U.S. SUPREME COURT – CRIME LAB TECHNICIANS MUST APPEAR IN COURT FOR CROSS-EXAMINATION

 

The defense bar today gains the formidable power to require the government to transport the analyst to the courtroom at the time of trial,” Justice Kennedy wrote.

 

The U.S. Supreme Court on Thursday June 25, 2009 change some 90 years of precedent and ruled that Crime Lab Technicians must be available in the courtroom for cross-examination.   This may affect Kentucky rulings regarding BA technicians who have been allowed to file written reports.

 

Crime laboratory reports may not be used against criminal defendants at trial unless the analysts responsible for creating them give testimony and subject themselves to cross-examination, the Supreme Court ruled Thursday in a 5-to-4 decision.

 

 The ruling was an extension of a 2004 decision that breathed new life into the Sixth Amendment’s confrontation clause, which gives a criminal defendant the right “to be confronted with the witnesses against him.”

 

Four dissenting justices said that scientific evidence should be treated differently than, say, statements from witnesses to a crime. They warned that the decision would subject the nation’s criminal justice system to “a crushing burden” and that it means “guilty defendants will go free, on the most technical grounds.”

 

The two sides differed sharply about the practical consequences of requiring testimony from crime laboratory analysts. Justice Anthony M. Kennedy, writing for the four dissenters, said Philadelphia’s 18 drug analysts will now each be required to testify in more than 69 trials next year, and Cleveland’s six drug analysts in 117 trials each.

Noting that 500 employees of the Federal Bureau of Investigation laboratory in Quantico, Va., conduct more than a million scientific tests each year, Justice Kennedy wrote, “The court’s decision means that before any of those million tests reaches a jury, at least one of the laboratory’s analysts must board a plane, find his or her way to an unfamiliar courthouse and sit there waiting to read aloud notes made months ago.”

 

Justice Antonin Scalia, said, “the court is not entitled to ignore even an unwise constitutional command for reasons of convenience.

 

“The confrontation clause may make the prosecution of criminals more burdensome, but that is equally true of the right to trial by jury and the privilege against self-incrimination,” Justice Scalia wrote.

 

“The sky will not fall after today’s decision,” he added.

 

But that is not how prosecutors saw it. “It’s a train wreck,” Scott Burns, the executive director of the National District Attorneys Association, said of the decision.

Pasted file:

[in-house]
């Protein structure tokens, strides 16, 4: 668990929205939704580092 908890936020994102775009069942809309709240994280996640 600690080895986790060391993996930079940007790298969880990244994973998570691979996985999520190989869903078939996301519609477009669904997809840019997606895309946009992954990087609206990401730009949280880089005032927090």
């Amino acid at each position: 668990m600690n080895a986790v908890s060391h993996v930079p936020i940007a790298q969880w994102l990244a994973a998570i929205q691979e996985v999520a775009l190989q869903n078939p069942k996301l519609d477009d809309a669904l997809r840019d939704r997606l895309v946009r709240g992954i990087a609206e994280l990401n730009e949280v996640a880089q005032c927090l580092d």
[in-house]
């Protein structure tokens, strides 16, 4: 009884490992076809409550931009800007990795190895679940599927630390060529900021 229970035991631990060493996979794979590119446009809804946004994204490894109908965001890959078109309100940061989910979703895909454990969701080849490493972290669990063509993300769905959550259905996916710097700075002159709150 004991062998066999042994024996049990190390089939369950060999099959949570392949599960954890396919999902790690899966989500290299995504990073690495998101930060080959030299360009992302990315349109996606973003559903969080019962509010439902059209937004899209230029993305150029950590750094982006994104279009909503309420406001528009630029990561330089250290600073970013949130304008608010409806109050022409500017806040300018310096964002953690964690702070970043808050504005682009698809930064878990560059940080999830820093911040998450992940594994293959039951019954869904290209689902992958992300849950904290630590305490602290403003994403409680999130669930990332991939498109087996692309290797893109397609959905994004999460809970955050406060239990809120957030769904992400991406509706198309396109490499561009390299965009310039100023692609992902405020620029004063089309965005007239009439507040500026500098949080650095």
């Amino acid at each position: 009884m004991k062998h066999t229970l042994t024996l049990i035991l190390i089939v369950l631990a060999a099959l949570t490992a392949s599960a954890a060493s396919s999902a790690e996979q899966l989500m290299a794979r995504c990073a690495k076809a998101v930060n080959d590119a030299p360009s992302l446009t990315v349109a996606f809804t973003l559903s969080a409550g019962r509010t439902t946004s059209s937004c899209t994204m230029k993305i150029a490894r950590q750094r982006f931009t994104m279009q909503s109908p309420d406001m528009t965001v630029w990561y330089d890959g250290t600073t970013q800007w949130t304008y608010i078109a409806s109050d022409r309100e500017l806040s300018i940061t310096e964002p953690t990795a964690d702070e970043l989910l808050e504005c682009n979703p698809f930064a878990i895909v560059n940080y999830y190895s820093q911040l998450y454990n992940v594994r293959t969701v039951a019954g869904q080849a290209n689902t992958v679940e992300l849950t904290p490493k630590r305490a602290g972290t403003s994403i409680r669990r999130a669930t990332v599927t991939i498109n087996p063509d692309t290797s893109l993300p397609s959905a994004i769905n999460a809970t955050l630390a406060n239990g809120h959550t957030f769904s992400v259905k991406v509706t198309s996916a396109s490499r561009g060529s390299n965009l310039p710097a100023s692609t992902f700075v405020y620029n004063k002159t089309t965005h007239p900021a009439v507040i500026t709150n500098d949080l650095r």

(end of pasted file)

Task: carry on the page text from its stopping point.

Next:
“To now require that criminalists in offices and labs that are already burdened and in states where budgets are already being cut back,” Mr. Burns said, “to travel to courtrooms and wait to say that cocaine is cocaine — we’re still kind of reeling from this decision.”

 

The decision came in the wake of a wave of scandals at crime laboratories that included hundreds of tainted cases in Michigan, Texas and West Virginia. William C. Thompson, a professor of criminology at the University of California, Irvine, said those scandals proved that live testimony from analysts was needed to explore potential shortcomings in laboratory reports.

 

“The person can be interrogated about the process, about the meaning of the document,” Professor Thompson said. “The lab report itself cannot be interrogated to establish the strengths and limitations of the analysis.”

 

In February, the National Academy of Sciences issued a sweeping critique of the nation’s crime labs. It concluded, for instance, that forensic scientists for law enforcement agencies “sometimes face pressure to sacrifice appropriate methodology for the sake of expediency.”

 

Cross-examination of witnesses, Justice Scalia wrote, “is designed to weed out not only the fraudulent analyst, but the incompetent one as well.” He added that the Constitution would require allowing defendants to confront witnesses even if “all analysts always possessed the scientific acumen of Mme. Curie and the veracity of Mother Teresa.”

The case arose from the conviction of Luis E. Melendez-Diaz on cocaine trafficking charges in Massachusetts. Part of the evidence against him was a laboratory report stating that bags of white powder said to have belonged to him contained cocaine. Prosecutors submitted the report with only an analyst’s certificate.

 

The decision, Melendez-Diaz v. Massachusetts, No. 07-591.

 

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Justice Kennedy said the majority had upended 90 years of settled law from six federal appeals courts and courts in 35 states.

 

“The court’s holding,” Justice Kennedy wrote, “is a windfall to defendants, one that is unjustified by a demonstrated deficiency in trials, any well-understood historical requirement, or any established constitutional precedent.”

 

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